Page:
by Dean Hybl
Remember when you had little reason to question that all the information you read in the newspaper was, at the very least, factual? Well, unfortunately, those days seem to be gone. With newspapers reducing staff as a response to financial pressures it appears that a major sacrifice has been in ensuring accuracy.
One of many good examples of this occurred in the July 16 Orlando Sentinel, which included a column titled the “Health Report” for the UCF athletic department. The article contained several factual errors, including missing by six years the date when UCF moved from Division II to Division I athletics and identifying an all-conference softball player as playing the wrong position. Minor errors like those might not seem to be a big deal, but if a writer is trying to sell him or herself as someone with a credible opinion, then they cannot include errors that lead a reader to question their core knowledge of the subject.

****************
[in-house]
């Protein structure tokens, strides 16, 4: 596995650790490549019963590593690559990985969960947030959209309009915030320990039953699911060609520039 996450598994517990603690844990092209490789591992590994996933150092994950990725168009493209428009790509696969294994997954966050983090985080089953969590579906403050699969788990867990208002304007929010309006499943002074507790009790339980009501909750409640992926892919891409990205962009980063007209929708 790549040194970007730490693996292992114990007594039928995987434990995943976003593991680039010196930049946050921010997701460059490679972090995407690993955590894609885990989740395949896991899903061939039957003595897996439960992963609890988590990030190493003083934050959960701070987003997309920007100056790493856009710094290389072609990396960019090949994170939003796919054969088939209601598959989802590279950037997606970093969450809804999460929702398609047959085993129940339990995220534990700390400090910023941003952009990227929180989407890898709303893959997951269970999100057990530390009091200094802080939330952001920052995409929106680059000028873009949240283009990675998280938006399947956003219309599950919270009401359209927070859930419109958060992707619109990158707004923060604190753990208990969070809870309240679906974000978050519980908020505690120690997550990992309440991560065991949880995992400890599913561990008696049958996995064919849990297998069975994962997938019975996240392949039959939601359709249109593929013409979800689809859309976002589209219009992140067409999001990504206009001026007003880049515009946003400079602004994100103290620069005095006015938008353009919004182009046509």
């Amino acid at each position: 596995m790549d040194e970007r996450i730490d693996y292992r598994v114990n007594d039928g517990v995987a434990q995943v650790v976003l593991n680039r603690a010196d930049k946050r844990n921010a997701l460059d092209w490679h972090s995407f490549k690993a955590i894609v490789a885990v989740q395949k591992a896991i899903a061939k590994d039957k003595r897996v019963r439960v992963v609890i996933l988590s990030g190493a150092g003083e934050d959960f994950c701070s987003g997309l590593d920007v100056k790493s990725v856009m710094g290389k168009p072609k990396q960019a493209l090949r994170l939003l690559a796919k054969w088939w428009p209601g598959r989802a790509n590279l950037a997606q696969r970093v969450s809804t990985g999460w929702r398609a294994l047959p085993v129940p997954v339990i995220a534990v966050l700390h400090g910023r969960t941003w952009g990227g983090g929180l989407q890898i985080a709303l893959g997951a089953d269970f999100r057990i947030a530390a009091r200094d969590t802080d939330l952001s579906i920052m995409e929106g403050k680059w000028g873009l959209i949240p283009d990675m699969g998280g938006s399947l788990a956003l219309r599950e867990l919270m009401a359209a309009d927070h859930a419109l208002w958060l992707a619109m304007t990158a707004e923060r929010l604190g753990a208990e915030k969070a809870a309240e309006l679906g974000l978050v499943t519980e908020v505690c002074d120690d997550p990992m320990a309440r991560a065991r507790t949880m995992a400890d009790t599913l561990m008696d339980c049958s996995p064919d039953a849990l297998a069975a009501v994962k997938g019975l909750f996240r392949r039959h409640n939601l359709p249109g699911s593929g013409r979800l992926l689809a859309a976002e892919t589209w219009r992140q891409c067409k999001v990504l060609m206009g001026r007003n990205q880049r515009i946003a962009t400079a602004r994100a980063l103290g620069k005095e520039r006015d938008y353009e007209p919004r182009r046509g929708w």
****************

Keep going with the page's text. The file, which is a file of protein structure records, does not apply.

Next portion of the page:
There was a time in the not-so-distant past when a copy editor would have been expected to catch those kinds of factual errors, but unfortunately, staff reductions appear to have compromised such time-honored journalistic practices as “proofreading.” Good thing we all have automatic spell checking on our computer or our newspapers might be filled not only with factual errors, but with speling errors. Oh heck, who turned off my spell checker?
Check back soon for another example of how journalism isn’t what it used to be.